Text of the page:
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Volatility ahead for the healthcare sector, says healthcare specialist

11 January 2023

Too much money entering the markets during the rally of 2020 and 2021 could lead to a mass of failed product launches, according to one analyst.

By Tom Aylott,

Reporter, Trustnet

The overfunding of weak healthcare companies during the market rally of 2020 and 2021 could create volatility in the sector for years to come, according to Marshall Gordon, senior research analyst for healthcare at ClearBridge Investments.

Billions of pounds worth of fresh capital entered the sector during the rebound after Covid, but Gordon said that much of this financed companies that will not be able to deliver good performance.

“There were a lot of companies that should not have gotten the funding that they did to run their clinical trials and you may see a trend towards an increasing number of trial failures,” he said.

“Because it was so easy to get funding, I think that some projects that should not have been funded got funded, so clinical trials may be even weaker than historical averages for the next couple of years.”

There were 669 initial public offerings (IPOs) in the healthcare sector in 2020 and 2021, raising a total of $101.3bn (£83.2bn), according to S&P Global Market Intelligence.

Gordon said that “it’s not a healthy number of companies that went public” over that period and many of them “have to get cleaned up” over the next few years.

“A lot of those small-cap biotechs have been crushed already and a lot of the others are 70-80% down from their highs, so a lot of that pain is taking place now,” he added.

Indeed, this fresh flow of investment mostly supported small-cap ventures, many of which will not be successful in creating the products they currently have in development.

Clinical trials determine whether a new drug works and is able to enter the market, so a higher volume of failed tests could bring sector averages down and lead to blanket deratings.

The success of these trails has an important role to play in valuations, with the outcome having a significant influence on share price movements.

Gordon said: “The way you make money in biotech is through clinical catalysts, meaning a company develops a good new drug, develops the clinical data that gets the drug approved and makes it competitive in the marketplace.

“All of that creates a lot of value in the stock market. When they do report good data, they're going up and they're going up a lot.”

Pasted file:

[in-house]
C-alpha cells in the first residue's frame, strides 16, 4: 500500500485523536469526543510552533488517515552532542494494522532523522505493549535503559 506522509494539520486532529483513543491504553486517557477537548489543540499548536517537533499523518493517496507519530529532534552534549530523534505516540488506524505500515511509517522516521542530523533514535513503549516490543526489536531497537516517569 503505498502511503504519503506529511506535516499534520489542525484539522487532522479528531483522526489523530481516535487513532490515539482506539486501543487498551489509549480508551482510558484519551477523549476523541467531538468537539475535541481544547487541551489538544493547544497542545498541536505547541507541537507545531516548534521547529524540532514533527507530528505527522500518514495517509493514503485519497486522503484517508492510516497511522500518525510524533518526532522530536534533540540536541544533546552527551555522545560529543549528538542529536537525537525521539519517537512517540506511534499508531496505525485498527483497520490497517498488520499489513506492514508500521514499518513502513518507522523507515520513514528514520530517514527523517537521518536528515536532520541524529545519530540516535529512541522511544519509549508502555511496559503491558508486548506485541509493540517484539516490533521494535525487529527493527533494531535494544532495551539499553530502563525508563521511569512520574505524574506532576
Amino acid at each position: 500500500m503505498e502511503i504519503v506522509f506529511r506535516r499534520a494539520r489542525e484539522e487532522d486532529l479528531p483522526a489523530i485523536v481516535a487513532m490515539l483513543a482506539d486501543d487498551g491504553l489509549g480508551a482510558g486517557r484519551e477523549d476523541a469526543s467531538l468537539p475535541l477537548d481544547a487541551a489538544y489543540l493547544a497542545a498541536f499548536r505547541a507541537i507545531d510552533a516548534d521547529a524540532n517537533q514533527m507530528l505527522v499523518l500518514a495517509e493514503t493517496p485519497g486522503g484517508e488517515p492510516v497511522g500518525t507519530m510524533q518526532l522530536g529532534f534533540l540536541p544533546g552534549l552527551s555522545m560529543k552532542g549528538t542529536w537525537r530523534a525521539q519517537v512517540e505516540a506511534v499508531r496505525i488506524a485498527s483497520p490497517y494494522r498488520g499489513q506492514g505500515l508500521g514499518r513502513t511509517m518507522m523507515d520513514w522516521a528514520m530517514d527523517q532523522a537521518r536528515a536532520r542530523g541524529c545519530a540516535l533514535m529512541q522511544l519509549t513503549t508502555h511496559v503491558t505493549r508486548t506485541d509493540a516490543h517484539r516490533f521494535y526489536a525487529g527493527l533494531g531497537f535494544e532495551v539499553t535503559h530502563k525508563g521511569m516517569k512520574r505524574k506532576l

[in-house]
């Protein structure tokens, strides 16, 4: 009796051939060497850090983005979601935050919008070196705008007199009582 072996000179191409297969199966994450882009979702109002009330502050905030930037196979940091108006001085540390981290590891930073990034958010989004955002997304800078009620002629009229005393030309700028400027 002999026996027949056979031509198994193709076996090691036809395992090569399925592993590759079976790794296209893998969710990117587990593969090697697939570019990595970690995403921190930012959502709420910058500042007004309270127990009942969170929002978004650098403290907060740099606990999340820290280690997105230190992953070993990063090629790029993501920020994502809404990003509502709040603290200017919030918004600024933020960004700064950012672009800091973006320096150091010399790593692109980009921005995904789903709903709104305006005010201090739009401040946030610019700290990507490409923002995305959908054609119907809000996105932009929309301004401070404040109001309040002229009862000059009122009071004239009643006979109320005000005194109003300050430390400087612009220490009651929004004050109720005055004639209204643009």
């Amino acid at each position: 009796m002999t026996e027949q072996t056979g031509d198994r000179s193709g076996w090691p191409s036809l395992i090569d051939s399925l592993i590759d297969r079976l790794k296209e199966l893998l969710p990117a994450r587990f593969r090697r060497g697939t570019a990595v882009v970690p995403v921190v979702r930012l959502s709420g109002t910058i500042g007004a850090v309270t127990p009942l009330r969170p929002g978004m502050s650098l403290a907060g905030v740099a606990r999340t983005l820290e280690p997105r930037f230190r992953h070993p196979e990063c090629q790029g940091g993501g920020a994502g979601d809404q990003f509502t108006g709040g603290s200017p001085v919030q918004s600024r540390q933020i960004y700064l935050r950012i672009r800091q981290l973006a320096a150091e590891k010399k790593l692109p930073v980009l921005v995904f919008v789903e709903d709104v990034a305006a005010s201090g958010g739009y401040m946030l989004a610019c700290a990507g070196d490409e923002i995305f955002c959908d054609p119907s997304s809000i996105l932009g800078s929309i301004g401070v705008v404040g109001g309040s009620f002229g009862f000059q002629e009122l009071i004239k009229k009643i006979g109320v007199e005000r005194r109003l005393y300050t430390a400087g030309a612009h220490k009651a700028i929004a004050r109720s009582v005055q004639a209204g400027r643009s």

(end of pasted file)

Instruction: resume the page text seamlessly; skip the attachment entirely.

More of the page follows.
However, retreating from small-caps and into large-caps isn’t necessarily the best option, with some of the largest companies in the sector facing long-term problems.

Many large-cap healthcare companies will have their most profitable drug patents expire by 2029, so there will likely be a scramble to buy mid-cap companies developing new drugs.

Amgen has already started, buying ChemoCentryx for $3.7bn (£3bn) in October last year with another bid to buy Horizon Theraputics in the works for $26bn (£22.9bn).

Its patent on its Prolia and Xgeva drugs, which accounted for 21% of all Amgen’s sales in 2021, will expire in the US in 2025 but will end as soon as June this year for most of Europe, so the race is on to replace them with new products.

Gordon said: “These companies are coming off patents that could be a pretty substantial blow, creating a need to do these deals.”

Nevertheless, the wave of failed clinical trials among small-caps and long-term structural issues of large-caps could create appealing opportunities in the mid-cap space, according to Gordon.

Some companies at the stage are more established than their small-cap counterparts and have more drugs in the pipeline that are likely to enter the market.

Likewise, mid-caps creating new drugs will make them appealing to the large-caps seeking products to replace their expiring ones, so they could benefit from acquisitions.

Gordon added that seeking out good companies in the healthcare sector is easier now than it has been in recent years as it is easier to distinguish stronger companies now that that the post-Covid rally has subsided.

Gordon said: “If you can sort through which ones are good and which ones are bad, you can definitely make money whereas a couple years ago it was much harder to do that.”

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